This depends on biom version >= 2.1.5, < 2.2.0 and vsearch >= 1.7.0.
Please note that all of this is highly experimental. I'm keeping these notes as I work with this approach. For published work, I still recommend using standard pipelines, such as those in QIIME 1.9.1.
$ biom --version biom, version 2.1.5 $ vsearch --version vsearch v1.7.0_osx_x86_64, 16.0GB RAM, 8 cores https://github.com/torognes/vsearch
First, dereplicate your sequences with
--relabel_sha1 --relabel_keep parameters are option, but map your original sequence identifiers onto sequence sha1 values. We'll come back to that in a minute. This takes about a minute on a MiSeq run.
$ vsearch --derep_fulllength seqs --output rep-set.fna --uc vsearch-derep.uc --relabel_sha1 --relabel_keep vsearch v1.7.0_osx_x86_64, 16.0GB RAM, 8 cores https://github.com/torognes/vsearch Reading file seqs 100% 26469 nt in 200 seqs, min 116, max 152, avg 132 Dereplicating 100% Sorting 100% 43 unique sequences, avg cluster 4.7, median 2, max 67 Writing output file 100% Writing uc file, first part 100% Writing uc file, second part 100%
biom from-uc to generate a biom file.
$ biom from-uc -i vsearch-derep.uc -o vsearch-derep.biom --rep-set-fp rep-set.fna
Then, we can
biom head the table to get a quick look at the data.
$ biom head -i vsearch-derep.biom # Constructed from biom file #OTU ID f2 f1 f3 f4 p1 e84fcf85a6a4065231dcf343bb862f1cb32abae6 13.0 16.0 16.0 22.0 0.0 5525fb6dab7b6577960147574465990c6df070ad 0.0 0.0 0.0 0.0 19.0 eb3564a35320b53cef22a77288838c7446357327 0.0 0.0 0.0 0.0 0.0 418f1d469f08c99976b313028cf6d3f18f61dd55 0.0 0.0 0.0 0.0 0.0 2e3b2c075901640c4de739473f9246385430b1ed 0.0 3.0 3.0 0.0 0.0
Notice that the OTU identifiers (first field in each row after the first one) are different than what you're probably used to seeing. These are sha1 hashs of the representative sequences for each OTU. Because this is dereplication, all sequences in the OTU are 100% identical, so have the same sha1. By naming your OTUs this way, your OTU identifiers will be consistent across runs of
vesearch --derep_fulllength, so you can safely merge tables (provided that your sample identifiers don't overlap unless they're supposed to.
You now have a biom file
vsearch-derep.biom and the corresponding represenative sequences file
rep-set.fna. These can be plugged into QIIME, or other programs that support biom. From here, we generally also want a tree for phylogenetic diversity calculations and taxonomic assignments for each dereplicated sequence.
Filtering OTUs that are present in only a single sample, and then dropping those representative sequences
This is important for the efficiency of the next steps. In my few experiences, this will reduce the number of OTUs (and therefore representative sequences) by 1-2 orders of magnitude. So, that obviously results in much faster alignment, tree building, and taxonomy assignment.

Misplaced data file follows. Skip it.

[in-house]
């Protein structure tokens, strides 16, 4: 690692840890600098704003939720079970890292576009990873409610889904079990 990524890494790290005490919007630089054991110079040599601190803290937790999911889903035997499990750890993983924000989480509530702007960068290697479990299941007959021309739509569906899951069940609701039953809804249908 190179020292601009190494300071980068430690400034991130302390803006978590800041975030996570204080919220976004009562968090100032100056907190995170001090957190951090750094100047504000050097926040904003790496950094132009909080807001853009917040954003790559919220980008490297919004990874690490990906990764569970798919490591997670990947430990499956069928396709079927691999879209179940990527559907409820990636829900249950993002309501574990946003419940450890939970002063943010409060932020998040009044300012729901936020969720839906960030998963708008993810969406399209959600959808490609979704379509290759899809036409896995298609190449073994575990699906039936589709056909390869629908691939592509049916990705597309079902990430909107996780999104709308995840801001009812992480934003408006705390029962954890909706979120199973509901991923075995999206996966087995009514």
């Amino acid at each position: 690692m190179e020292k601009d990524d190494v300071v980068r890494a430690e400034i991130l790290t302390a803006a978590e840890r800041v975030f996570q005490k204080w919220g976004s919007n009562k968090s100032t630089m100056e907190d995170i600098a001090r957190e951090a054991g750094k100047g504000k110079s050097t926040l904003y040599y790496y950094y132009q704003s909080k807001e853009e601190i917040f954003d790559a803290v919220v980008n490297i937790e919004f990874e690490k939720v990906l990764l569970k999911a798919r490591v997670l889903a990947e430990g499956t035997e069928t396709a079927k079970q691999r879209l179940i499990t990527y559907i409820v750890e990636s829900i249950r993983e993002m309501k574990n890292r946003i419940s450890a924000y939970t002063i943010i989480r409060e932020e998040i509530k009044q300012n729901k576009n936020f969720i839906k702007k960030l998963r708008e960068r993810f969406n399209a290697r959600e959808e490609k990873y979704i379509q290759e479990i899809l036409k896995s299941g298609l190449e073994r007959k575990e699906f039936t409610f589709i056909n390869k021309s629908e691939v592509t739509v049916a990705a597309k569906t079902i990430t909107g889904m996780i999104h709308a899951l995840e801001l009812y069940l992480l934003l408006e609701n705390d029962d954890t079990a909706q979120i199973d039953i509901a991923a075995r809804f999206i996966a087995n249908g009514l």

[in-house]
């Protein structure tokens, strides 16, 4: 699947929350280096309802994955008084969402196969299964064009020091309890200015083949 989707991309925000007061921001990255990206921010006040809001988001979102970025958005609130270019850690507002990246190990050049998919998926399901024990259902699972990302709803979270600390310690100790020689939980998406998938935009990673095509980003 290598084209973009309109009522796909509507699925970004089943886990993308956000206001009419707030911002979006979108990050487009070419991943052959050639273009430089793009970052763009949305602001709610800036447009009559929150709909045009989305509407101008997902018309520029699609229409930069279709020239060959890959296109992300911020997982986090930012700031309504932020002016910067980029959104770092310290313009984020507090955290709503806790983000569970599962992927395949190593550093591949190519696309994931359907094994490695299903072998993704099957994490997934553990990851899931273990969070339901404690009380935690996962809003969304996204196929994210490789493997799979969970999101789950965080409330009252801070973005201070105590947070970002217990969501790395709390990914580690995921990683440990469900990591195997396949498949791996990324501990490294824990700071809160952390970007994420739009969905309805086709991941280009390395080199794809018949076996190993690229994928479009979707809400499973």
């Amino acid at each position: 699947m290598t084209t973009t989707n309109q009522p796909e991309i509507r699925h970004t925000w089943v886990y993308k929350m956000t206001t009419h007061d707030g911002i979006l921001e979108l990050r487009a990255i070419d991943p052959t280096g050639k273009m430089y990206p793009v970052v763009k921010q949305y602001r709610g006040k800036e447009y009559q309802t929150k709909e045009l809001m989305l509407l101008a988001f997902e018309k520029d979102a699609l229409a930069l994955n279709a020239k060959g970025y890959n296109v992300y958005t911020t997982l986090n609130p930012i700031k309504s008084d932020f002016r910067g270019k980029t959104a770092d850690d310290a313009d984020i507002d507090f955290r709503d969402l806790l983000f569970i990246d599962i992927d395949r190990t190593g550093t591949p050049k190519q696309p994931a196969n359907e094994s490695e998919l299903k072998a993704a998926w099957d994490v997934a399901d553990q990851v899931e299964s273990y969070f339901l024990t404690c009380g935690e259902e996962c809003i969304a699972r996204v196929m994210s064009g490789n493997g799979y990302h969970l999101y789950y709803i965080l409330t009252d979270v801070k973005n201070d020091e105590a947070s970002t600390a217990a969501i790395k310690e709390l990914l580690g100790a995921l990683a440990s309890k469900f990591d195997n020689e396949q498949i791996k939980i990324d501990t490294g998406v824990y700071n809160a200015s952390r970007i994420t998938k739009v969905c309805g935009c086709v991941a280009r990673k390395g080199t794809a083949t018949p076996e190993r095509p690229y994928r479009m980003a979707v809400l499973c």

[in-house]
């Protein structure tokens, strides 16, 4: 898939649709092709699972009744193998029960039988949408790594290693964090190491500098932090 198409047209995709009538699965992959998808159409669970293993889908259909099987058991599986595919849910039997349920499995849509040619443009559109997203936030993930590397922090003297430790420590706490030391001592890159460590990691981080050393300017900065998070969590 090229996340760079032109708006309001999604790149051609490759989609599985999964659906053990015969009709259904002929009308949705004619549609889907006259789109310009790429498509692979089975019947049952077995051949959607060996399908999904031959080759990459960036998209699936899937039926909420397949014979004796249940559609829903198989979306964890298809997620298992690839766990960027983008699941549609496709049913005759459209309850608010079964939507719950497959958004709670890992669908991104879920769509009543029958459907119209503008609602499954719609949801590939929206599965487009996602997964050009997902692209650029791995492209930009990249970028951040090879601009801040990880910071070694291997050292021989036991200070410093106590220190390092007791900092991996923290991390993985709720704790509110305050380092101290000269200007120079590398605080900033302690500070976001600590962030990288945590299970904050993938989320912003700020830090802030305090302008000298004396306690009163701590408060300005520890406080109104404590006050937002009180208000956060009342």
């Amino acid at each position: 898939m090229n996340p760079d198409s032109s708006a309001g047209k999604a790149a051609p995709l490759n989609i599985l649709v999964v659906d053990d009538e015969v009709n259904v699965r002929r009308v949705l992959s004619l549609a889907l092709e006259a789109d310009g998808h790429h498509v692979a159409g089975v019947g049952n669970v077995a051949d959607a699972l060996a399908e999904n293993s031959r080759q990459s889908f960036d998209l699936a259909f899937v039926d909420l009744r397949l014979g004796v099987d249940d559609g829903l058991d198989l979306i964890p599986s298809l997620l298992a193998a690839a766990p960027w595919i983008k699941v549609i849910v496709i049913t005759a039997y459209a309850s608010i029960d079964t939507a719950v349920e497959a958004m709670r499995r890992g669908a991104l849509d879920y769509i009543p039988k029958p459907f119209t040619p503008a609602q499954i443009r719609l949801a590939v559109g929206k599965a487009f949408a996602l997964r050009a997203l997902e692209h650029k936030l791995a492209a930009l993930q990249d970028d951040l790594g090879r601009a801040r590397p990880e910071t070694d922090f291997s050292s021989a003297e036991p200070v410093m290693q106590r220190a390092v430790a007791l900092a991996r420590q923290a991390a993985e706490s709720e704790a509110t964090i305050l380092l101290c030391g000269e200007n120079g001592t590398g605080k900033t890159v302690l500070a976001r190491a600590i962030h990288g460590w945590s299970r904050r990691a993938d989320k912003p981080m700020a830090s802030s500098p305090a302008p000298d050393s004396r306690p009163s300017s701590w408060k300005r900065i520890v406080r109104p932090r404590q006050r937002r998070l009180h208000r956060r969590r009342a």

I do these steps with QIIME 1.9.1 as follows (I use
ms2 as an abbreviation for minimum samples = 2):
filter_otus_from_otu_table.py -i vsearch-derep.biom -o vsearch-derep.ms2.biom -s 2 filter_fasta.py -f rep-set.fna -o rep-set.ms2.fna -b vsearch-derep.ms2.biom
Tree building for phylogenetic diversity calculations
To build a tree, I've been aligning sequences and masking the alignment with
ssu-align, and then building a tree from the resulting bacterial sequences with
FastTreeMP. Here are my steps:
ssu-align rep-set.ms2.fna ssu-align-ms2/ # mask the alignment and output as fasta # as far as I can tell, ssu-mask can only write to current directory, hence my # pair of cd commands here to keep results of ssu-* contained cd ssu-align-ms2 ; ssu-mask --afa -a ssu-align-ms2.bacteria.stk ; cd .. # build the tree export OMP_NUM_THREADS=29; FastTreeMP -nosupport -fastest -nt ssu-align-ms2/ssu-align-ms2.bacteria.mask.afa > rep-set.ms2.tre
With about 700,000 sequences in
ssu-align step took about 16 hours, and the ssu-mask about 30 seconds. FastTreeMP with 32 threads took 2.5 hours.
I then use the resulting
rep-set.ms2.tre for diversity analyses.
I use QIIME's RDP Classifier wrapper for this right now, training against the 99% Greengenes OTUs, and then add those assignments to my biom file.
parallel_assign_taxonomy_rdp.py -r /home/gregcaporaso/gg_13_8_otus/rep_set/99_otus.fasta -t /home/gregcaporaso/gg_13_8_otus/taxonomy/99_otu_taxonomy.txt -i rep-set.ms2.fna -o rdp-assigned-tax-99/ -O 20 biom add-metadata -i vsearch-derep.ms2.biom -o vsearch-derep.ms2.rdp-tax-99.biom --observation-metadata-fp rdp-assigned-tax-99/rep-set.ms2_tax_assignments.txt --observation-header ID,taxonomy --sc-separated taxonomy
I then use the resulting
vsearch-derep.ms2.rdp-tax-99.biom for diversity analyses.